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Eindhoven Business Briefing: ASML caught in the crossfire of the US v. China tech war

(Editor’s note: We started the Eindhoven Business Briefing in 2017 because we had more news in our headquarters city – which has a huge expat population – than we could possibly post. Eindhoven is way more than just another tech hub … it’s one of the most liveable innovation centers in Europe. The future really is being invented here. Send your news to: terry@dispatcheseurope.com)

The Nikkei Asian Review is reporting ASML is caught in the crossfire of the tech war between China and the United States.

Worried that U.S. officials will retaliate, Dutch officials have put on hold ASML shipping a machine that will allow the Chinese to take a giant step toward a self-sufficient semiconductor industry on the road to global domination, according to the NAR post. Eindhoven-based ASML makes the giant photolithography machines that enable chip makers to etch electronic circuitry onto silicon substrate.

U.S. officials are analyzing all chip-making equipment shipped to China, what it’s used for and where it’s coming from. And that puts ASML in U.S. sights as it is the only company in the world with the technology to make the extreme ultraviolet lithography chip tool, or EUV.

The physics of how ASML machines burn nano-circuitry makes our heads hurt. Simply put, the EUV technology would allow Chinese companies to compete with Samsung, TSMC and other ASML customers in making the smallest, fastest and most efficient computer chips used in smart phones and other consumer goods as the industry as a whole approaches its physical limitations.

Dutch officials are using multinational trade agreements to hold up the ASML shipment. Which means the 80 million euro, room-sized machine might ultimately be shipped. But the NAR post makes clear that ASML is just one company that’s being pressured not to sell to Chinese tech giants, companies such as Huawei the U.S. accuses of both unfair competition and using consumer technology for spying.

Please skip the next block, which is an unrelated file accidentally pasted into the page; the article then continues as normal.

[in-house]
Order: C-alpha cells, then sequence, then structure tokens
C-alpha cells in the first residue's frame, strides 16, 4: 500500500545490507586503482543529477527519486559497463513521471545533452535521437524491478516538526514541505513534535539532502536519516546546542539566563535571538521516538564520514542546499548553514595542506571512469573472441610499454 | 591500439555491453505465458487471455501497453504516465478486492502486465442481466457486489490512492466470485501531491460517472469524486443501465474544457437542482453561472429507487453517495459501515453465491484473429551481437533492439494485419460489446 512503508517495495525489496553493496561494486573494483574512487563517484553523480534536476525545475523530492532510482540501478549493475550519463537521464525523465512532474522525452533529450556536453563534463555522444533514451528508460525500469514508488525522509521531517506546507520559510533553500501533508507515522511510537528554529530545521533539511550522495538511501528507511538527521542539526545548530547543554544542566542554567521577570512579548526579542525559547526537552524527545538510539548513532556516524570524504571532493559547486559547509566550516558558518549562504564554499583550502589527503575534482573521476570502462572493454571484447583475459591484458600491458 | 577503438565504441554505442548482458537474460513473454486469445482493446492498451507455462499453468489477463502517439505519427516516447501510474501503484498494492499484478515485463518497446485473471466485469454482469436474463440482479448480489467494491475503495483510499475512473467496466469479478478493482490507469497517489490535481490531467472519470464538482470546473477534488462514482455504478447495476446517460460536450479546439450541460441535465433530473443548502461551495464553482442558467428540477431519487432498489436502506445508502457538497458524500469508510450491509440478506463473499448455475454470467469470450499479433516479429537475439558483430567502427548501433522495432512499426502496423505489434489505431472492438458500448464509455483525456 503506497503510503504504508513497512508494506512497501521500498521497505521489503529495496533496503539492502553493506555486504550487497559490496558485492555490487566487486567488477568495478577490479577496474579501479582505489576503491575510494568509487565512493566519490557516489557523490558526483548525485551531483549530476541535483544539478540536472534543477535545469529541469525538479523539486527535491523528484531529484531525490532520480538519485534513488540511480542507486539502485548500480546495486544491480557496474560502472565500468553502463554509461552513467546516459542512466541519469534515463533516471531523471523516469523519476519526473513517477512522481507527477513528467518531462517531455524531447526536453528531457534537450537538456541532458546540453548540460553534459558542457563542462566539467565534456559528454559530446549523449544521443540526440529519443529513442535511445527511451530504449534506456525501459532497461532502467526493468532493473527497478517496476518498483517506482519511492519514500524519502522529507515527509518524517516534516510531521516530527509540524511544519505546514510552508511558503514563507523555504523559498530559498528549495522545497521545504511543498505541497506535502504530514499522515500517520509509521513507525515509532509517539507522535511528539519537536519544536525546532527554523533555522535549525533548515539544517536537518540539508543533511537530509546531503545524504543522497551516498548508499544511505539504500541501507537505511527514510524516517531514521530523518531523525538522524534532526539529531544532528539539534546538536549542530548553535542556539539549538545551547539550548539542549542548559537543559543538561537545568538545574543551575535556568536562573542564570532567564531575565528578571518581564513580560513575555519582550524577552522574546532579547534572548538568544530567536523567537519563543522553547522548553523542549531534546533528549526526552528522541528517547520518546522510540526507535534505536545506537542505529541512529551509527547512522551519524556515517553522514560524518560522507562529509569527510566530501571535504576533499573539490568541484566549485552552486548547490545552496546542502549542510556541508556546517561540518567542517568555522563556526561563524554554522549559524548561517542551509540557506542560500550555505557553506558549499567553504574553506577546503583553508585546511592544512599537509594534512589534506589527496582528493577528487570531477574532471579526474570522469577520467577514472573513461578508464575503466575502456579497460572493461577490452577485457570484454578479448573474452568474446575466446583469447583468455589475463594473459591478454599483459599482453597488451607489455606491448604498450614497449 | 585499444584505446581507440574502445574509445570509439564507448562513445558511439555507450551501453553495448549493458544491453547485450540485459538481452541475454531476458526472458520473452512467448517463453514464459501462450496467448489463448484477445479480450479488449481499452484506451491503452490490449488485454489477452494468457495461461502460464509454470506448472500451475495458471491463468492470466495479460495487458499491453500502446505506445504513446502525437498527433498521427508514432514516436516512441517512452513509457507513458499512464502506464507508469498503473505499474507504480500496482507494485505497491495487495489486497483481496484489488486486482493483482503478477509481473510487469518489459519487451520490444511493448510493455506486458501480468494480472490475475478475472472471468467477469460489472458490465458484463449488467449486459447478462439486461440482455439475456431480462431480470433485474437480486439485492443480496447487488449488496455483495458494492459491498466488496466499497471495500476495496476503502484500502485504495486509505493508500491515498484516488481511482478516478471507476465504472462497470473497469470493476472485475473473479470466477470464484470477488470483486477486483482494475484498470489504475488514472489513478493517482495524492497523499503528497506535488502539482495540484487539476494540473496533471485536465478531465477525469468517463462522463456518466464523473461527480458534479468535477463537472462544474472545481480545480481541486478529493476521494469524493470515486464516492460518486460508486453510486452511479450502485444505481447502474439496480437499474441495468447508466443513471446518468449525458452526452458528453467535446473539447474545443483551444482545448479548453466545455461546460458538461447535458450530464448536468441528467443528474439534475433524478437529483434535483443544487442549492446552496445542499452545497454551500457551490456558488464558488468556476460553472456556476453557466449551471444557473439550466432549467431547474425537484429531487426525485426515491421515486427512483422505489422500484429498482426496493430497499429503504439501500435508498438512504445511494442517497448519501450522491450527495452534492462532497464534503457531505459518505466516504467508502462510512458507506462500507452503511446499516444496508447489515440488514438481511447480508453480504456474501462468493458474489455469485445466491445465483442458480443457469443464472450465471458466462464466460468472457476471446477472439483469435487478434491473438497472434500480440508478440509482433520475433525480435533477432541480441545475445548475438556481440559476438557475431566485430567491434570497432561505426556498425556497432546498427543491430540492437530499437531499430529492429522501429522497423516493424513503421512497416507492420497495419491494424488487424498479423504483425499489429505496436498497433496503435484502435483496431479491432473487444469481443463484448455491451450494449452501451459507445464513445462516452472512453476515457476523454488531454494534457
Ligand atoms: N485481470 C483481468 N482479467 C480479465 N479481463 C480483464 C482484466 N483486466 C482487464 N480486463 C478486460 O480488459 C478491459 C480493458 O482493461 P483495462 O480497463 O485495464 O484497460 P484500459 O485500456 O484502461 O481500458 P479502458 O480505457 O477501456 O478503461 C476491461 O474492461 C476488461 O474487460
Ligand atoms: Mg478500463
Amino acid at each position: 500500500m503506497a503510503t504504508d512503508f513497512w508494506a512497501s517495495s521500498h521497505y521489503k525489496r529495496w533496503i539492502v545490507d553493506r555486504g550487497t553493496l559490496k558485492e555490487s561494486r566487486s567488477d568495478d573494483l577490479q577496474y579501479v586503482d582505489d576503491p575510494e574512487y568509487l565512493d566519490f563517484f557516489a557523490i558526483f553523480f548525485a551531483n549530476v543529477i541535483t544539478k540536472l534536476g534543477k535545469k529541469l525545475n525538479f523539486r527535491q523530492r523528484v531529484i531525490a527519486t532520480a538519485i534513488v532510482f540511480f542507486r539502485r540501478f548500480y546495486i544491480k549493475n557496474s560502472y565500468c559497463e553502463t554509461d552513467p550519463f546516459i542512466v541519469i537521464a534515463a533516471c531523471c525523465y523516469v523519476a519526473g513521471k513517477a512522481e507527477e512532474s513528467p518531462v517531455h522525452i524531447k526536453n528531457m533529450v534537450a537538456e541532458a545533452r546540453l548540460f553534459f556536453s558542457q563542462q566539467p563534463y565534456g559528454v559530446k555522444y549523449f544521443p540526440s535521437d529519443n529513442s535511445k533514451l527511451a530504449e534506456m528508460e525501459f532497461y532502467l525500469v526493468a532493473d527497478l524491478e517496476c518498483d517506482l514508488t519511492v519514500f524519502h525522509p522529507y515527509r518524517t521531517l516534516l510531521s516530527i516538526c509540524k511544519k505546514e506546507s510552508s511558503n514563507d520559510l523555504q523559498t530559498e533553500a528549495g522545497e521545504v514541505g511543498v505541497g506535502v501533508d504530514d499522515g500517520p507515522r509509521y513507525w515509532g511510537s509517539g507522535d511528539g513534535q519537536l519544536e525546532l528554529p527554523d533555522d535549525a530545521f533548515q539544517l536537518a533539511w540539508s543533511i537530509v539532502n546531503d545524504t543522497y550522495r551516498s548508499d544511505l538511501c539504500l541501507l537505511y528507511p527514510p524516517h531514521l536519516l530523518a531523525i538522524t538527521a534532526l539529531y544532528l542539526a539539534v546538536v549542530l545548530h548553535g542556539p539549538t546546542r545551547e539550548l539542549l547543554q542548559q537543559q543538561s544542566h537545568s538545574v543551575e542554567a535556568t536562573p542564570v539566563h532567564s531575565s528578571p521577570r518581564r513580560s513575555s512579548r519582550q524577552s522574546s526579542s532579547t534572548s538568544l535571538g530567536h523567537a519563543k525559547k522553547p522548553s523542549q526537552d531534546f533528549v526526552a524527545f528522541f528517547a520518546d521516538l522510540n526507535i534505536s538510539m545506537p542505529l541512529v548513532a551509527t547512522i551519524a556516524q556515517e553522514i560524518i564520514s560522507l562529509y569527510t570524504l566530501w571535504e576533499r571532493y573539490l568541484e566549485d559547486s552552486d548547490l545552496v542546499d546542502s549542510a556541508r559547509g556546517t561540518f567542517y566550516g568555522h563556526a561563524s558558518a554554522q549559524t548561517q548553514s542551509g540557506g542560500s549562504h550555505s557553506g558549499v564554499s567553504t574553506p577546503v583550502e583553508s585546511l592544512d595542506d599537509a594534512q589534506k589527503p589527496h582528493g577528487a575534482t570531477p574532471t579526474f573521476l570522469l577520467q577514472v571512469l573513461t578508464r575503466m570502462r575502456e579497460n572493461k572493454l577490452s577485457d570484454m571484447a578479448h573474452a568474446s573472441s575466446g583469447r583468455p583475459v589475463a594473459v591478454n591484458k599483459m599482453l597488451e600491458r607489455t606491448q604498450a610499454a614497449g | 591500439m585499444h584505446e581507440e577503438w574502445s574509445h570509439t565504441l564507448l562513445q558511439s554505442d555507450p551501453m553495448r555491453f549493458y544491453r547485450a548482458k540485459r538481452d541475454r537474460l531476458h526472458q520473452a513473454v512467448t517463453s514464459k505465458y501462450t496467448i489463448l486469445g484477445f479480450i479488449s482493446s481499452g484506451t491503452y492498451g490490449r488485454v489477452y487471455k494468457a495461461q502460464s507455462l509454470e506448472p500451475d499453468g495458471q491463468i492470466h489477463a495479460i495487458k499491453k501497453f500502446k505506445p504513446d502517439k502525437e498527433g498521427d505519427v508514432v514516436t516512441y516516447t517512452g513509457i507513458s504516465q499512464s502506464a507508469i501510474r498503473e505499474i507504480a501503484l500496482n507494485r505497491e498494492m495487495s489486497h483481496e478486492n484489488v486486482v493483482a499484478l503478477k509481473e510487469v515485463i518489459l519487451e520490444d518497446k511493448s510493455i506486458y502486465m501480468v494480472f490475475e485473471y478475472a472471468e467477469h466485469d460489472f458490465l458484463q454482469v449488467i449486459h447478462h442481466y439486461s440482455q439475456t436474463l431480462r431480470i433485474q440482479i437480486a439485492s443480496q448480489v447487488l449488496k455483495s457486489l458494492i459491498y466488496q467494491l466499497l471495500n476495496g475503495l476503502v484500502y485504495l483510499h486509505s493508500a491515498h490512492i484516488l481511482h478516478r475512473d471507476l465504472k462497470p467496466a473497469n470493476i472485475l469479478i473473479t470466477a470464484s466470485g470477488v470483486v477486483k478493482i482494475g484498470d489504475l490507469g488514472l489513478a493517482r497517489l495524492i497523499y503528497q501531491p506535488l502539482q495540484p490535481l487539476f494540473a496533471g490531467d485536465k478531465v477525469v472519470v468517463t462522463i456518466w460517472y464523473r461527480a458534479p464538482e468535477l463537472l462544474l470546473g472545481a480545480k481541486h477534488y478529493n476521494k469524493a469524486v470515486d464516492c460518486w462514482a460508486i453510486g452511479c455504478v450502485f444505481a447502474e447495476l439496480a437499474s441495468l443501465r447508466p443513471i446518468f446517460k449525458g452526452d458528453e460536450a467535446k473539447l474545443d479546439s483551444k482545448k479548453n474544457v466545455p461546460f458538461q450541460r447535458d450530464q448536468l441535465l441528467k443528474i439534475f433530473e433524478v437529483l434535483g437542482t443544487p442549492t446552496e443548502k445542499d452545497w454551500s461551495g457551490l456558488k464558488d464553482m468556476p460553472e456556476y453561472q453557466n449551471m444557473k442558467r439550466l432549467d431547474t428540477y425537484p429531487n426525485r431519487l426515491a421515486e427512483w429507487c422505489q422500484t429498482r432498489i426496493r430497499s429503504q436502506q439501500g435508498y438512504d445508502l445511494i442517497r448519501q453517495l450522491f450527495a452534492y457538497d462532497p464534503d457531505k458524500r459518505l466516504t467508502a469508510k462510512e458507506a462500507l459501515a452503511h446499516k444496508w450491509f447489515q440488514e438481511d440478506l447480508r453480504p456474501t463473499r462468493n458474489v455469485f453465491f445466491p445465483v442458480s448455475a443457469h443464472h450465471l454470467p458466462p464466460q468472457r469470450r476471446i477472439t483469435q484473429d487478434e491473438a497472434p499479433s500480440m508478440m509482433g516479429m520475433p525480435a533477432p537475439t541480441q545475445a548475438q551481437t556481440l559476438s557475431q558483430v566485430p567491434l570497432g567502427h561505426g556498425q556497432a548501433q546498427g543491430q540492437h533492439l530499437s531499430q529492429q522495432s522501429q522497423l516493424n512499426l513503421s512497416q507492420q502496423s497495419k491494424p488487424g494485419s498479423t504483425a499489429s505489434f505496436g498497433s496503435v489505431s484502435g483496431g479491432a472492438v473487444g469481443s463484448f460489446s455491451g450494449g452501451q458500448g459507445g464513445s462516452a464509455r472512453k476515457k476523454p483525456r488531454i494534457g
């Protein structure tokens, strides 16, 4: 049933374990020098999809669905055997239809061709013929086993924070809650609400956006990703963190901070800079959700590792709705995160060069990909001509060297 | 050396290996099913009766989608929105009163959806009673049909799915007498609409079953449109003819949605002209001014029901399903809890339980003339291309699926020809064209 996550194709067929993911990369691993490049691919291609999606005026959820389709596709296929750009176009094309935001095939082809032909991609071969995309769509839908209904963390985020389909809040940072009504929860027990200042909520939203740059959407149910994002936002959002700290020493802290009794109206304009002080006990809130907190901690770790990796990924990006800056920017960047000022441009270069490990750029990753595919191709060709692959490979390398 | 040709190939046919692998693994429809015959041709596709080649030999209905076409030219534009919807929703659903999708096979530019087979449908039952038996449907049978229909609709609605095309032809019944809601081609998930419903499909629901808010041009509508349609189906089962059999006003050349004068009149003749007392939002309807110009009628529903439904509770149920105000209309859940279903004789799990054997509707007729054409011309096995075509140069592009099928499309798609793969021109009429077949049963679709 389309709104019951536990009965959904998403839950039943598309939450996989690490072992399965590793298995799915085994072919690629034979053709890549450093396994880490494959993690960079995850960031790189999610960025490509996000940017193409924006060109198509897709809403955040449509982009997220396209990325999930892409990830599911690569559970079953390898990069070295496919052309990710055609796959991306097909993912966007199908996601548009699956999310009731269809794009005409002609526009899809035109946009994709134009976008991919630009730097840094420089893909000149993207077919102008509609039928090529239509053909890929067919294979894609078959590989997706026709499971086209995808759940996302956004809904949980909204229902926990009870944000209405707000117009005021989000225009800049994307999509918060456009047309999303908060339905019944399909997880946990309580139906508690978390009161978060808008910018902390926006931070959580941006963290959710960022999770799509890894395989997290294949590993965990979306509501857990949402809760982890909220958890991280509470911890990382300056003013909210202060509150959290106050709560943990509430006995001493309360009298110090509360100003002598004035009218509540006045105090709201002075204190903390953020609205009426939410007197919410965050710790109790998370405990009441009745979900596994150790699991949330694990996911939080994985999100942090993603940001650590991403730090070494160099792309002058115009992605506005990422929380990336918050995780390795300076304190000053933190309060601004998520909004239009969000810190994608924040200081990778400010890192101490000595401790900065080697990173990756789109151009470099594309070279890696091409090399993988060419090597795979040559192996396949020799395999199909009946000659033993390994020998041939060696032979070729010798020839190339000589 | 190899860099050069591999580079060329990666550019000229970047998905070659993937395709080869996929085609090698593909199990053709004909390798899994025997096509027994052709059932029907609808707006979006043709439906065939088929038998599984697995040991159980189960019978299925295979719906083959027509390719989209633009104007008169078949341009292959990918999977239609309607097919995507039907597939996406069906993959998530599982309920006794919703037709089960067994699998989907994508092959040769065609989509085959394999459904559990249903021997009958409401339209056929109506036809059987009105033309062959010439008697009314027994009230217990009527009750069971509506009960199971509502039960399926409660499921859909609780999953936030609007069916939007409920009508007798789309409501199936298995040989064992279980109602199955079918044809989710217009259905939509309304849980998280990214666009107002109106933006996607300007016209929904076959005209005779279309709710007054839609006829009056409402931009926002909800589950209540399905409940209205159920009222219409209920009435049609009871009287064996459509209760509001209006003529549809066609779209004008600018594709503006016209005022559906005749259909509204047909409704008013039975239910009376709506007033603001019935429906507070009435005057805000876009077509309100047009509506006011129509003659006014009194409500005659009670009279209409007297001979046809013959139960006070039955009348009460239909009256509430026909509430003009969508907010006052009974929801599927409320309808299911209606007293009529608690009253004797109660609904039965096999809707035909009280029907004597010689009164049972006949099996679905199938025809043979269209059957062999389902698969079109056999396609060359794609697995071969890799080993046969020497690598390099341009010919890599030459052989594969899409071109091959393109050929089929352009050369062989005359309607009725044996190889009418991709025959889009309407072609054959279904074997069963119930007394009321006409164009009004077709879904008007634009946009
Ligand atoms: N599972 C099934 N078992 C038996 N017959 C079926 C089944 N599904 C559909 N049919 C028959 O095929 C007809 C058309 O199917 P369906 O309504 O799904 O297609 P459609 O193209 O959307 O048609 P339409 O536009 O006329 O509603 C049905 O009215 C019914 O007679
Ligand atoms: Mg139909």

Losing access to the Chinese market would not be a good thing for ASML or Eindhoven as whole (see post below.) China and the Netherlands have become interdependent trading partners. As Dispatches reported last year, Huawei has a huge distribution center in Eindhoven that includes a 10,000 m2 warehouse … a facility that will double in size by next year. Eindhoven handles storage and distribution for Huawei ICT in Europe, which includes 38 countries.

Huawei alone has more than 600 employees in the Netherlands, 70 percent of whom are locals, according to Lang Yi, Huawei’s COO in the Netherlands. The Dutch operation generated 368 million in revenue for 2017 and injected 37 million into the local economy in procurement.

But ASML also can’t afford to defy the Americans. The U.S. is a crucial market, with about 16 percent of ASML’s annual top-line revenue coming from American customers such as Intel and Micron.

Stay tuned … this will get interesting.

(Thanks to Dispatches colleague Nancy Wellendorff Church for tracking the Asian news.)

INCOOLING RECEIVING THEIR GERARD & ANTON AWARD EARLIER THIS YEAR

Where in the world are Eindhoven’s innovators?

Speaking of global domination, we monitor the progress of Eindhoven’s startups coming out of HighTechXL and even the new, new startups are having global impact.

For example

Incooling, which is developing new technology for cooling CPUs and GPUs in data centers, is preparing for CES 2020 in Las Vegas. Incooling team members have been to Taiwan twice and all over Europe attending events and winning pitch competitions. Incooling is part of the first deep-tech cohort as HighTechXL switched one year ago to venture building from a conventional accelerator